Do you want to know how to do love better? Here’s a start.

Pick up Love Does* and let it change your mind about Christian behavior. If it surprises you, then pick up the Gospel of John. Find out what Jesus actually said, not what people say he said. It doesn’t matter what you are currently doing, or who says you are unwelcome. They are wrong.

You are welcome here.

*Proceeds from the sale of Love Does support the school Bob and his friends built for former child soldiers eight years ago. It is now the #1 school in Uganda. For more information visit Restore International.

We Are All Bombers.

Oh America.

I felt so helpless this morning as I prayed for the people in Boston. How Lord, have we gotten here?

They don’t know who planted those bombs but surely it’s the question on everyone’s mind. Was it a McVeigh or an Al-Zarqawi. The answer changes the context but not the bottom line.

Flower sad

(Photo credit: @Doug88888)

Here’s how you know we live in a civilized nation: As the bombs exploded, cops, firemen and volunteers ran toward the blast, offering brave and selfless effort on behalf of strangers. As Mr. Rogers’ Facebook meme said yesterday, when something scary happens, people always run to help. May God richly bless you public servants and kindhearts everywhere.

Here’s how you know we don’t live in a civilized nation: All of us inflict lesser forms violence on one another every day. Given the ease with which we can do it on-line with no personal consequence, we spew hate on Facebook, slander our President, denigrate other cultures and shoot the bird in traffic, running up on their bumper to make sure they know we hate them for cutting us off.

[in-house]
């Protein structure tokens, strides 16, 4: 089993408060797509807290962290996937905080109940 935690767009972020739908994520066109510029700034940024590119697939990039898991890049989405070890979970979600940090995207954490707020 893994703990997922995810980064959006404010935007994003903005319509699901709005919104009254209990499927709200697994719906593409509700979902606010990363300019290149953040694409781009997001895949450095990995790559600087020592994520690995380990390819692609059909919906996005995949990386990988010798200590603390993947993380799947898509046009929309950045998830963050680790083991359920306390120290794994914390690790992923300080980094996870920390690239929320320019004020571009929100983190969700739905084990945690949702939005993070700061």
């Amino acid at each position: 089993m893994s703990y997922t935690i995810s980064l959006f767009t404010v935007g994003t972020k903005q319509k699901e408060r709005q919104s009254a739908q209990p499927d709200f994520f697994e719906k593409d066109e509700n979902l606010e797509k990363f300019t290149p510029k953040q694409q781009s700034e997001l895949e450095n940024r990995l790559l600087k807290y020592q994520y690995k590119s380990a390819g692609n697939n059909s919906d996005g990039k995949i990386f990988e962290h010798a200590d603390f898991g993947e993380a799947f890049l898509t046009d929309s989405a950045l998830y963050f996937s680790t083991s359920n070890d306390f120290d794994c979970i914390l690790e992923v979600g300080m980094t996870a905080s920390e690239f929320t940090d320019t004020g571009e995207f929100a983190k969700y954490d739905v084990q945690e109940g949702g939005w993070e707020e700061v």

Is it so hard to imagine that Boston’s bombing is the same behavior writ large? It’s hate. It’s unforgiveness. It’s our unregenerate, unrepentant human selves running the show like we know what we are doing.  Like the coward who planted the bombs in Boston, we hide behind online profiles and wheel of our car. Rarely do we call someone an asshole to their face. We the plant bomb and run.

We are releasing our frustration and negativity into the world, in ways we believe are harmless. But our personal violence has spiritual impact on this planet we don’t even understand.

For our struggle is not against flesh and blood, but against the rulers, against the authorities, against the powers of this dark world and against the spiritual forces of evil in the heavenly realms. Ephesians 6:12

Evil celebrates every time a bomb explodes or a name is slandered. So when we pray to our God today, thinking ourselves righteous and civilized, asking how such evil happens, pause and consider that it happens everyday in our own hearts.

Friends, the answer is Jesus.

As he was mocked, whipped then tortured to death he said, “Lord please forgive them, they don’t know what they are doing.”

We don’t know. We are selfish, fearful, unforgiving little creatures who carry all the potential in the universe to become the love of God. But if we could do it without him, we’d have done it by now. Jesus is the love of God incarnate, the Prince of Peace and the Messiah who came to the world, not judge it, but to save it. John 3:16-17.

It’s still our choice to believe that and live accordingly.